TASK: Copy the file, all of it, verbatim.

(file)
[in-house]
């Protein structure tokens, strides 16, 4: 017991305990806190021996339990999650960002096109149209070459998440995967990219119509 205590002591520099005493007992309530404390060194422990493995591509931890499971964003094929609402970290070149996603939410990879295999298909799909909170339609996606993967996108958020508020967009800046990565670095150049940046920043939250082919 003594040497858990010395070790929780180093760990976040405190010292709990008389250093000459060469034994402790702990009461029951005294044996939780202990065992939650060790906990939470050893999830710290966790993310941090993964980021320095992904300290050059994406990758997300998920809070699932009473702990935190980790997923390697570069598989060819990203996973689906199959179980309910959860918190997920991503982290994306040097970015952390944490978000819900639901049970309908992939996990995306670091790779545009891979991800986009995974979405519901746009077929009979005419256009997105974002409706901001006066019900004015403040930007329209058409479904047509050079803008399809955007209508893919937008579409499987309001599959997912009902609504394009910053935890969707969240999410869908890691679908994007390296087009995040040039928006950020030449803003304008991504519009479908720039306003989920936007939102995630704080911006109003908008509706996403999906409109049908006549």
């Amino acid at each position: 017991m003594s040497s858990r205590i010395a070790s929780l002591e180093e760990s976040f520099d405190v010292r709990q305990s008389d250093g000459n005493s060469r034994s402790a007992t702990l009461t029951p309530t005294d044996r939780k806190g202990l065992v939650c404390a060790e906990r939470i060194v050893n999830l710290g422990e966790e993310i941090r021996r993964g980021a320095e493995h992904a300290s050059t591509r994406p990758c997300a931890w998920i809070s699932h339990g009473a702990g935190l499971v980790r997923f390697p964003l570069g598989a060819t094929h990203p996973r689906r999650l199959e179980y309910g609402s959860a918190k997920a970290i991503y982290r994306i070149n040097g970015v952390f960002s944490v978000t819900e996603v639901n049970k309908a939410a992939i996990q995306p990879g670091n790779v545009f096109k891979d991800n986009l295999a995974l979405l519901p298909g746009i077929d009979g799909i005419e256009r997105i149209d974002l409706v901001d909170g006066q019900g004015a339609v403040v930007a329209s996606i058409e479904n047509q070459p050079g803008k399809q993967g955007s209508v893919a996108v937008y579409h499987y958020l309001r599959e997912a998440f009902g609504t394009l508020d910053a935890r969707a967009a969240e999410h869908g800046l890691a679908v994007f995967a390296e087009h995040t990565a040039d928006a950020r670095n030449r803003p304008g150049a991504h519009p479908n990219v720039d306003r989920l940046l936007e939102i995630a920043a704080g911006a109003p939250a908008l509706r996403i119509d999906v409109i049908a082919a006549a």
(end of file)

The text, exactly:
[in-house]
């Protein structure tokens, strides 16, 4: 017991305990806190021996339990999650960002096109149209070459998440995967990219119509 205590002591520099005493007992309530404390060194422990493995591509931890499971964003094929609402970290070149996603939410990879295999298909799909909170339609996606993967996108958020508020967009800046990565670095150049940046920043939250082919 003594040497858990010395070790929780180093760990976040405190010292709990008389250093000459060469034994402790702990009461029951005294044996939780202990065992939650060790906990939470050893999830710290966790993310941090993964980021320095992904300290050059994406990758997300998920809070699932009473702990935190980790997923390697570069598989060819990203996973689906199959179980309910959860918190997920991503982290994306040097970015952390944490978000819900639901049970309908992939996990995306670091790779545009891979991800986009995974979405519901746009077929009979005419256009997105974002409706901001006066019900004015403040930007329209058409479904047509050079803008399809955007209508893919937008579409499987309001599959997912009902609504394009910053935890969707969240999410869908890691679908994007390296087009995040040039928006950020030449803003304008991504519009479908720039306003989920936007939102995630704080911006109003908008509706996403999906409109049908006549």
């Amino acid at each position: 017991m003594s040497s858990r205590i010395a070790s929780l002591e180093e760990s976040f520099d405190v010292r709990q305990s008389d250093g000459n005493s060469r034994s402790a007992t702990l009461t029951p309530t005294d044996r939780k806190g202990l065992v939650c404390a060790e906990r939470i060194v050893n999830l710290g422990e966790e993310i941090r021996r993964g980021a320095e493995h992904a300290s050059t591509r994406p990758c997300a931890w998920i809070s699932h339990g009473a702990g935190l499971v980790r997923f390697p964003l570069g598989a060819t094929h990203p996973r689906r999650l199959e179980y309910g609402s959860a918190k997920a970290i991503y982290r994306i070149n040097g970015v952390f960002s944490v978000t819900e996603v639901n049970k309908a939410a992939i996990q995306p990879g670091n790779v545009f096109k891979d991800n986009l295999a995974l979405l519901p298909g746009i077929d009979g799909i005419e256009r997105i149209d974002l409706v901001d909170g006066q019900g004015a339609v403040v930007a329209s996606i058409e479904n047509q070459p050079g803008k399809q993967g955007s209508v893919a996108v937008y579409h499987y958020l309001r599959e997912a998440f009902g609504t394009l508020d910053a935890r969707a967009a969240e999410h869908g800046l890691a679908v994007f995967a390296e087009h995040t990565a040039d928006a950020r670095n030449r803003p304008g150049a991504h519009p479908n990219v720039d306003r989920l940046l936007e939102i995630a920043a704080g911006a109003p939250a908008l509706r996403i119509d999906v409109i049908a082919a006549a």